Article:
Good Advice is Good Advice

I know, I know. Pretty soon these posts will cross the divide between praise and stalking. Lately I’ve been writing about getting my mind right when it comes to writing, reading, and long-term career goals (see here and here). These posts have been prompted by comments made by Myke Cole (Twitter, blog). And here I am again, calling attention to something Myke said. But, good advice is good advice.

So with that out of the way, here’s the latest bit of advice. It comes courtesy of Episode 59 of the Pros & Cons podcast, featuring Myke and Dave Robison of The Roundtable Podcast (Twitter). The whole thing is worth a listen, but at about 8:05 in, Myke starts talking about the questions he had to ask himself when making the decision to write professionally. And he talks about the mental and behavioral changes he made as a consequence of his answers.

Now look, I’m not bringing up his comments just to act like an cheerleader. Hell, Robison and the podcast hosts question Myke’s opinions and beliefs. So if you take a listen and you think he’s full of crap, you’re not alone. Heck, even Myke points out that the decisions he made carried terrible risks. But he confronted them, and pressed on despite them.

Anyway, there’s one quote in particular I wanted to focus on:

…my goal was not to be published. My goal was to write so well that I couldn’t help but being published. That’s a very, very important distinction. And what that all coalesced into, the one thing that I could control was the work. And I worked, and I worked, and I worked.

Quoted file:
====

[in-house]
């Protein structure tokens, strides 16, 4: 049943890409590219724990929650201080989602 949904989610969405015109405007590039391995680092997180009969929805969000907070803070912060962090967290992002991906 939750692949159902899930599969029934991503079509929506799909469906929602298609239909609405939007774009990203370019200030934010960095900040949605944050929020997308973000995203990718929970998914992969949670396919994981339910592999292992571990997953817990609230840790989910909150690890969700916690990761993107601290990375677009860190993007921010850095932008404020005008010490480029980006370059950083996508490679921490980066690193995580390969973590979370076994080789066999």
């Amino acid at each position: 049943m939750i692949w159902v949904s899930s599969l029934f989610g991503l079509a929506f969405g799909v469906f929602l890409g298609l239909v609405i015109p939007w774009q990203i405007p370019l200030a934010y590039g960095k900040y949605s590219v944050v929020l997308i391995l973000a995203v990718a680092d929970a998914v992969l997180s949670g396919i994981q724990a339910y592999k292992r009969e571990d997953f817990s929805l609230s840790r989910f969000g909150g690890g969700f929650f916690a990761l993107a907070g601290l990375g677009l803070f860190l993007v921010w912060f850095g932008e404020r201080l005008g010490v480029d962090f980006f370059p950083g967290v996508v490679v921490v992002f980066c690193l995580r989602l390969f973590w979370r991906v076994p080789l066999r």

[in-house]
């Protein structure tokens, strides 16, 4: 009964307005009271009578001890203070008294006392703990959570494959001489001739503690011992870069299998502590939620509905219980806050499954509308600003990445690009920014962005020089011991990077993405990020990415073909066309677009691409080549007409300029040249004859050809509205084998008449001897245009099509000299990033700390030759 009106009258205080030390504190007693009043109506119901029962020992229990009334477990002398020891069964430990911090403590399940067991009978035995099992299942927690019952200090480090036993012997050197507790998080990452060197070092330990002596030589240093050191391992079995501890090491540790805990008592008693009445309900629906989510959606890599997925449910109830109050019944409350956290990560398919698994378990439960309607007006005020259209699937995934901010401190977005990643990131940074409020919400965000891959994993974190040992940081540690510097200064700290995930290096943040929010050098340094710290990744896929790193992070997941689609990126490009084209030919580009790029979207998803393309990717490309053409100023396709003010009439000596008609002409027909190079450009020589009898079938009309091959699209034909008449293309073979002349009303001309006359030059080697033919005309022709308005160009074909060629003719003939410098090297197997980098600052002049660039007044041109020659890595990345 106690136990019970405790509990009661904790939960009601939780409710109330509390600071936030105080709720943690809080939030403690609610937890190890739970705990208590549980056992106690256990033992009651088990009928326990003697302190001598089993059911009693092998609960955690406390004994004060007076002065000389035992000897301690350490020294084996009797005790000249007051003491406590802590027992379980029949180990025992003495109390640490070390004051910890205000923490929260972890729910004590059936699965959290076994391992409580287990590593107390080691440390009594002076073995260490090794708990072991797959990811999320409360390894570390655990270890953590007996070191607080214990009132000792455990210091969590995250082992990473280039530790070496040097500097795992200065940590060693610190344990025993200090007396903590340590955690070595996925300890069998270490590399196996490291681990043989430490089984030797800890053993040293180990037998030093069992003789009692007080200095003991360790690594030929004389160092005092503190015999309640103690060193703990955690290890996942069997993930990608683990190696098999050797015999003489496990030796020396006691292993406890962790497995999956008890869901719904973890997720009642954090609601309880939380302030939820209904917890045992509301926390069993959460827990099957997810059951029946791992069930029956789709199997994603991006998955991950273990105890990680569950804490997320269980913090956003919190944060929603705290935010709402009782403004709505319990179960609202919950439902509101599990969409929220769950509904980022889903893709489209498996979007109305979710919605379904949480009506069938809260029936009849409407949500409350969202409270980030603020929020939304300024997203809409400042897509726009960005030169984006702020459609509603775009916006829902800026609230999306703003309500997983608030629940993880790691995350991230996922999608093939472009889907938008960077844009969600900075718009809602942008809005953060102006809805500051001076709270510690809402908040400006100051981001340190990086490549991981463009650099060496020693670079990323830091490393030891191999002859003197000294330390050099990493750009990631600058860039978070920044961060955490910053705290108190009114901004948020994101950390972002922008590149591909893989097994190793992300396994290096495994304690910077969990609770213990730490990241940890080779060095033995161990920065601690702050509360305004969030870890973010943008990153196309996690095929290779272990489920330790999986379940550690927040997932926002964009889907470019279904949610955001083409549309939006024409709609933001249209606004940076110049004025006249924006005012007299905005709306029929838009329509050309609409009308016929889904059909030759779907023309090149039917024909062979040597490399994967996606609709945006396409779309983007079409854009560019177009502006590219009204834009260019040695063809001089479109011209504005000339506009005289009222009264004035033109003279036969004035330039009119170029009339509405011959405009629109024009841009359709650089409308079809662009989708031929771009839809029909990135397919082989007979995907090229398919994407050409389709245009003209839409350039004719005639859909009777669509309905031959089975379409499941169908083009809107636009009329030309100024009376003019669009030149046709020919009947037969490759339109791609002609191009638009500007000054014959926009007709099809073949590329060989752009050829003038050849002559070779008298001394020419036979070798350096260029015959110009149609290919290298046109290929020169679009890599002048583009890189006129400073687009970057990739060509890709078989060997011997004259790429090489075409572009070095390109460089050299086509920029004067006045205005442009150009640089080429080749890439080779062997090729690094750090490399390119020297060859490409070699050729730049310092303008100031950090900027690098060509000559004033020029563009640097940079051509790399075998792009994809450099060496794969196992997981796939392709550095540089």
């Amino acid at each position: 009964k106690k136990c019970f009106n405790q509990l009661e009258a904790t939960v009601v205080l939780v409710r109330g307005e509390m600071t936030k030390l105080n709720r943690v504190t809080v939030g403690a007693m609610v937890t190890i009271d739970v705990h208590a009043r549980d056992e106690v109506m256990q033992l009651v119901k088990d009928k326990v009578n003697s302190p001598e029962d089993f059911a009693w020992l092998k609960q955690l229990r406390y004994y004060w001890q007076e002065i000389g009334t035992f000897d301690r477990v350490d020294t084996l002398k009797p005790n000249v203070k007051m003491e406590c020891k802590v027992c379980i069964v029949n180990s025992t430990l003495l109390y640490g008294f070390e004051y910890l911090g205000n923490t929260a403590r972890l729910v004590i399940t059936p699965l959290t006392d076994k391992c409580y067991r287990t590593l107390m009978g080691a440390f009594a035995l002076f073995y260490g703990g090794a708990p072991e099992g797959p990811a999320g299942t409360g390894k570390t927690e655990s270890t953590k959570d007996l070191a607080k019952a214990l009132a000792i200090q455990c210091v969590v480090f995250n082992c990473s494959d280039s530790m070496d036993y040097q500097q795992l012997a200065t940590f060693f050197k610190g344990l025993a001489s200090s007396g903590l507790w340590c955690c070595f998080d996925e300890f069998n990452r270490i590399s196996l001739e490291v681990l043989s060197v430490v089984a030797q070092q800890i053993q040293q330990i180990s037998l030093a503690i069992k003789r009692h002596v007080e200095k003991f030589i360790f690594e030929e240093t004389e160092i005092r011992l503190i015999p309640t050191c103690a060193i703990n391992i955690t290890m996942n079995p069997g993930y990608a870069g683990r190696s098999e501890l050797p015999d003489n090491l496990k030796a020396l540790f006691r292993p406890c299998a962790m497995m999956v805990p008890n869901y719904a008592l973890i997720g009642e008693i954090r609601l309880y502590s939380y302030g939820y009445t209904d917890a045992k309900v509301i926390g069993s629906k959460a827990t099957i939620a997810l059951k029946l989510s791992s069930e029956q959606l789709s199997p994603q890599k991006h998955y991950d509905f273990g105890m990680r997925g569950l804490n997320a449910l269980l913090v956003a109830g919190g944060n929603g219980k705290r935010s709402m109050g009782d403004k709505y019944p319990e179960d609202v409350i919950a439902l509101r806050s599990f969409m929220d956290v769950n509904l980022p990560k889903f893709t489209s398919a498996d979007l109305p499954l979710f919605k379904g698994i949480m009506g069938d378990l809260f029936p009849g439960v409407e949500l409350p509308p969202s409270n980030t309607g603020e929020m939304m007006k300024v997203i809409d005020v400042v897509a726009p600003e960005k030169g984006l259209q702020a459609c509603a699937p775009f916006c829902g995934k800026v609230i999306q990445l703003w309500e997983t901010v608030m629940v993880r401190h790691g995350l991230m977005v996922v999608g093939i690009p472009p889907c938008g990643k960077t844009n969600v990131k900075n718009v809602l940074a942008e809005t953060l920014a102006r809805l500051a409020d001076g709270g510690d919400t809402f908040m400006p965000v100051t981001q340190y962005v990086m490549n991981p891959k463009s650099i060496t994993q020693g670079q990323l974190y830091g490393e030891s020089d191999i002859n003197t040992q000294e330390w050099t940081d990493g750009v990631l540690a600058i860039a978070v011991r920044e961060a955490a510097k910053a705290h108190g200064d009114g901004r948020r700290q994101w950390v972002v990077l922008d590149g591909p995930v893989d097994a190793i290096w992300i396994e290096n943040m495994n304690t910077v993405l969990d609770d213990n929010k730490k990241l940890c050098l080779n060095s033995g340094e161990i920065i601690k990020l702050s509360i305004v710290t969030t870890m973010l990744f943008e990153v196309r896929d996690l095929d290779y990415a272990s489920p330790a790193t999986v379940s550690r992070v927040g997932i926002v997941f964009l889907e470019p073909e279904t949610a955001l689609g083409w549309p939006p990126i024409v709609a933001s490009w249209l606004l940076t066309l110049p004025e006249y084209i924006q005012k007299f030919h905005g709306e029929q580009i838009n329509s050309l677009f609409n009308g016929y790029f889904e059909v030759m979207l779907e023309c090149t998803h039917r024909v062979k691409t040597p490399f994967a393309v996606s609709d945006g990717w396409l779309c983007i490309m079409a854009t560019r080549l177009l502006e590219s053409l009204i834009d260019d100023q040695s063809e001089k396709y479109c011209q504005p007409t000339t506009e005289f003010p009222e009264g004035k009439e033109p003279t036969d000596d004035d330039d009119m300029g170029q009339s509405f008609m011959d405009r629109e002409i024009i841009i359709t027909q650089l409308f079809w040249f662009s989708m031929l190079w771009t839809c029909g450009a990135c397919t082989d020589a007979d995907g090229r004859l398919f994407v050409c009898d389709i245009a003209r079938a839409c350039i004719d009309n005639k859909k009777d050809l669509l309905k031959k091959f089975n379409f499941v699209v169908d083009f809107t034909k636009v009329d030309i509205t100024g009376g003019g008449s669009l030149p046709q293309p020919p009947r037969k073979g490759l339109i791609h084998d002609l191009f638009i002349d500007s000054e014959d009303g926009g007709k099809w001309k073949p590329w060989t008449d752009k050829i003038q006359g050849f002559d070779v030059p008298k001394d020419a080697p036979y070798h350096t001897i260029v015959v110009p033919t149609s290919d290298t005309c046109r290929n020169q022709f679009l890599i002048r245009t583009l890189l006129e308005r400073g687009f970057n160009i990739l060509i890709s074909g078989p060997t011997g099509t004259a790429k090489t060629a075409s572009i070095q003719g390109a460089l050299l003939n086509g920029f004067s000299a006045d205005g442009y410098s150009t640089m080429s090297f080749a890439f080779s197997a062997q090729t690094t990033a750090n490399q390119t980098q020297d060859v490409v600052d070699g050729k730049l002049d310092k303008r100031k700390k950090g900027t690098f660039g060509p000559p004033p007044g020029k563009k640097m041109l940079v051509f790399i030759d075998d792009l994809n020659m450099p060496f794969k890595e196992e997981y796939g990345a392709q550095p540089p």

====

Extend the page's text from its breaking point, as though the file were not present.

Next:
And the reason that stood out for me is that I had heard something similar on the Nerdist podcast when Aziz Ansari was the guest. He talked about how early in his career, he was worried about taking headshots, getting tapes to the late night shows, and that sort of thing. A club owner told him to focus on his performance and focus on getting better, and all that other stuff would take care of itself. As Aziz says, that manager was right.

And heck, Steve Martin said it years ago:

Steve Martin

Note: in the Nerdist podcast, the quote gets a bit mangled. And in the Pros & Cons podcast, they even mention Steve Martin, but for different reasons. Still, it was nice to see it circle back.

So what does it all boil down to? (Oh, and just so we’re clear again, I’m going to start saying “you” and “your, but I mean me and my. This post is about me getting my mind right. But if it helps you in a similar way, bonus.) Stop chasing some idea of fame or success. Just stop and focus on your work. Get so good they chase you.

And that is really a freeing idea. It’s not about trying to turn my stories into something that will cater to an editor’s interests. It’s not about trying to get publication credits to earn my SFWA status. It’s not about chasing a market or a trend. It’s all about the work. It’s all about my effort. And it’s all about my story. When my story is good enough, it will find a market. It can’t help but find a market. And all that other stuff–publication, SFWA membership, all of that–will take care of itself. And with that deceptively simple twist in thinking, it becomes easier to focus on the task at hand: getting better.

And if it wasn’t clear already, I probably listen to too many podcasts. And I’ve rambled on far too long. Time to get back to work. Keep plugging away. Get your mind right. Stay focused. Work hard.

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